What’s in a name?

or, why I’m choosing a new one

When you give something a name, you draw a line between its existence and your own. Adam, so the story goes, gave names to all the animals and plants. But notice that he did not name himself. He was named by his creator, made in the image of God, but not actually made a god. And gods are constantly named and renamed by mankind. All of us are named through the point of view of another – well, most of us. Why on earth and how on earth do we choose our own names?

On the 17th March 2017, I turned twenty-one and made a decision: I was not merely a boy who played music, rather I was a boy and a musician. And musicians belong to the groups of people who choose their own names, along with writers, drag queens, priests, trans people… These are people who need to draw lines: between private and public, between dead and new, between the stage and the street. Like all of them, I observed a new quality in myself, let it grow and eventually gave shape to it through a new name: JEM KID.

Choosing a name can feel quite momentous, as if what you choose will stick forever. But a name can be donned and doffed like a fashionable hat. JEM KID came to me as I sat before my half-completed Facebook business page. It was snappy and easy to spell. People would hear the name and know it belonged to an artist. It ticked a number of boxes, and I liked to tell myself that there was nothing more to it.

My friends were enthusiastic about the name for a different reason. For them, it represented me faithfully, evoking the playfulness with which I wrote my songs. Irony could be defined as the distance between a name and what it represents. Thus, a childish name for a grown-up performer (around this time, for the first time in my life, people began to perceive my appearance as that of a man, not a boy). And like my new name, my performances were saturated with irony. My best-received song from this time, Othello, embodied that tongue-in-cheek spirit.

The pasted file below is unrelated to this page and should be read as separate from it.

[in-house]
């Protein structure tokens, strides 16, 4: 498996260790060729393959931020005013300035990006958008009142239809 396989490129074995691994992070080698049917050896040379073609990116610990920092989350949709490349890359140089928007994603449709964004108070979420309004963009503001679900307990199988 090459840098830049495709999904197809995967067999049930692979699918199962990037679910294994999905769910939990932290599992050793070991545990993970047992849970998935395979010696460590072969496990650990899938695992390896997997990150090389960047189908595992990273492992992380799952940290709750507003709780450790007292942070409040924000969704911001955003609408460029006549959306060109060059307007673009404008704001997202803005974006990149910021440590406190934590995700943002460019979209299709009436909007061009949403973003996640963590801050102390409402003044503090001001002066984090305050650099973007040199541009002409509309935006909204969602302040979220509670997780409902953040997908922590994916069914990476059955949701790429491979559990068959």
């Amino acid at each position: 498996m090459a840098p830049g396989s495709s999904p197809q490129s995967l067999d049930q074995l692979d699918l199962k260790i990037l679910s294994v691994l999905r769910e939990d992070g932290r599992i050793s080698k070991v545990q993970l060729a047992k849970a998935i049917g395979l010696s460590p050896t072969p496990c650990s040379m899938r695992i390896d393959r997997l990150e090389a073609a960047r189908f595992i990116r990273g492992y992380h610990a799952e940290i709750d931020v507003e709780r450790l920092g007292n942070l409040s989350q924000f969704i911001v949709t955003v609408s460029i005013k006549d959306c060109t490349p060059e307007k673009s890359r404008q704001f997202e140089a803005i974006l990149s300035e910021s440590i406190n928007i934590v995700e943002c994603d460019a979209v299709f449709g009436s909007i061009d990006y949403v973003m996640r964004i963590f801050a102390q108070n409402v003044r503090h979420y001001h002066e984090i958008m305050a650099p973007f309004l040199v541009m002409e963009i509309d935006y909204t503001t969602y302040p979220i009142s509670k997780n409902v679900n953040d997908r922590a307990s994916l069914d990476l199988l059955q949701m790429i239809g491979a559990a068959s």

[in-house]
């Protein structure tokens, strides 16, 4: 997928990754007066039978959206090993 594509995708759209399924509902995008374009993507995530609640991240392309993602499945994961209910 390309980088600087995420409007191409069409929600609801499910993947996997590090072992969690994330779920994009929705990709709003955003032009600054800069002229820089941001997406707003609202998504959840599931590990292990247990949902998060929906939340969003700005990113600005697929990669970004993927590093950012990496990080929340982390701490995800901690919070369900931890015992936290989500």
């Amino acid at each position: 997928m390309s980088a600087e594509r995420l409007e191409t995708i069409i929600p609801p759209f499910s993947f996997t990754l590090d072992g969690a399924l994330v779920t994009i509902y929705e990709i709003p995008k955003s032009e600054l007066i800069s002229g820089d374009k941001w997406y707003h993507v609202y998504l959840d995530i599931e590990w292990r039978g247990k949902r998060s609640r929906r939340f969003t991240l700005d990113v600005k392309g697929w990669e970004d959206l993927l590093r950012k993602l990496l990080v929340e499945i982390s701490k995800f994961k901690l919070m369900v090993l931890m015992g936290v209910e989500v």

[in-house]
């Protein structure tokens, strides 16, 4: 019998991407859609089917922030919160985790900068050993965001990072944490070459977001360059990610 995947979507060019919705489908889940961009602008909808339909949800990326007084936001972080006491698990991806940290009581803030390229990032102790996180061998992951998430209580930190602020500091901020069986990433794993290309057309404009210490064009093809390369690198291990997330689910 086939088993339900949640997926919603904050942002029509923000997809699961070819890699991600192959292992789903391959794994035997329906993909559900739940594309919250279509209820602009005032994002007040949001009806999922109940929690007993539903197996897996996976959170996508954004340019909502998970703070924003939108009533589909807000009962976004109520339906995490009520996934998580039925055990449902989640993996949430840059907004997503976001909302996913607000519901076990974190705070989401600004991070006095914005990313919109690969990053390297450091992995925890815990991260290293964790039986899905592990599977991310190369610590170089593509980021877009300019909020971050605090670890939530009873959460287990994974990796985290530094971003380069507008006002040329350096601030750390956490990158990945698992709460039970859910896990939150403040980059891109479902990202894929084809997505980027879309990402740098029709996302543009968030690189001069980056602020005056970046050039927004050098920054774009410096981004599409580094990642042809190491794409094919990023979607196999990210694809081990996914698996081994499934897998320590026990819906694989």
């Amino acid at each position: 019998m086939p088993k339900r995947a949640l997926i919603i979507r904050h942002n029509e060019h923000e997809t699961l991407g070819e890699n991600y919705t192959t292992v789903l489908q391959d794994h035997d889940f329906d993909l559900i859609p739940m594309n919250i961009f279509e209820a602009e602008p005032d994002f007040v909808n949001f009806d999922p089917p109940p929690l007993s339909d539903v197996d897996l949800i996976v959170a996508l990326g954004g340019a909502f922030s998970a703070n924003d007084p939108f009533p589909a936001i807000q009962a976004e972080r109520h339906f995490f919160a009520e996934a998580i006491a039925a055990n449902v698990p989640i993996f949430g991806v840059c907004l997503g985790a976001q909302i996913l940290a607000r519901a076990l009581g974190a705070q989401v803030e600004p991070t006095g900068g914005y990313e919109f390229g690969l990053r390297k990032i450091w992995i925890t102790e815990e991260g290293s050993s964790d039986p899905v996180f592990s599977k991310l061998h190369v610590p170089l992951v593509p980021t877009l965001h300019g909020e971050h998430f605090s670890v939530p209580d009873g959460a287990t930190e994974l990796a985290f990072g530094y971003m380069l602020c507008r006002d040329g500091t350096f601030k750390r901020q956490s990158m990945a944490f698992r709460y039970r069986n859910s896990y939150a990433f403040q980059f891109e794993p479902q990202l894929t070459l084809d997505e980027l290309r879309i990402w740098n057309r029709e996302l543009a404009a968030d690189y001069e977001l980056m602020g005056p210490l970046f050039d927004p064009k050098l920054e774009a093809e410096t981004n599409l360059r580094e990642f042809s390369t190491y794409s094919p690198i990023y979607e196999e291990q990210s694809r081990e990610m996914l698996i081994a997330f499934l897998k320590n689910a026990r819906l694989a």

When I was a boy, I was a good one
I’d write my girl a sonnet every week
And she was hardly sugar cotton candy
But I swept her off her feet
Like a proper old-fashioned chimneysweep


That day of Spring marked the start of a rich season for performance. I threw myself into my music with a vigour lain dormant since childhood. The drive to create and perform has never faltered. But that Autumn I realised that I was no longer singing out of joy, rather out of need or perhaps habit. The reward of each show felt scanter than it had at the beginning. All of that irony was creating a distance between me and those who listened to me, and I couldn’t engage. The only song that reached across that gap was one I sniffed at for its naivety, scribbled in a moment of darkness the winter before and long ignored in favour of cleverer, less honest numbers.

If you knew
who I really was
If you knew
what kind of man I was
If you knew
would you still be my side?
I’m scared of all the things I hide

Marvellous Friends

If my writing has improved since this realisation, it’s mostly because time has passed and I have grown. Perhaps choosing earnestness over irony was precisely the nature of that growth; perhaps it’s no more than normal betterment with time and practice. Either way, the name I gave myself two and a half years ago (is that all?) now feels like an old school blazer, short at the hems. It’s time to slip out of it.

So on the 13th October 2019, I’ll perform under a new stage name for the first time, at the Kindl Stuben Open Mic. You could see this as a quite superficial change, a rebrand for functional purposes. The new name has a classic sheen which makes it a truer signpost for the genres I’m associated with.

But I’m also using the opportunity to give life to the latest image of me. No more visual or verbal trickery this time – nothing to hide. For I know that’s how I write the songs that reward me the most: when I speak and speak clearly.

So he threw all the words on the fire
All the twists and the charms that he did not require

and the shadows, they scattered and fled
Oh, schoolboy – lift up your head!

Older with Age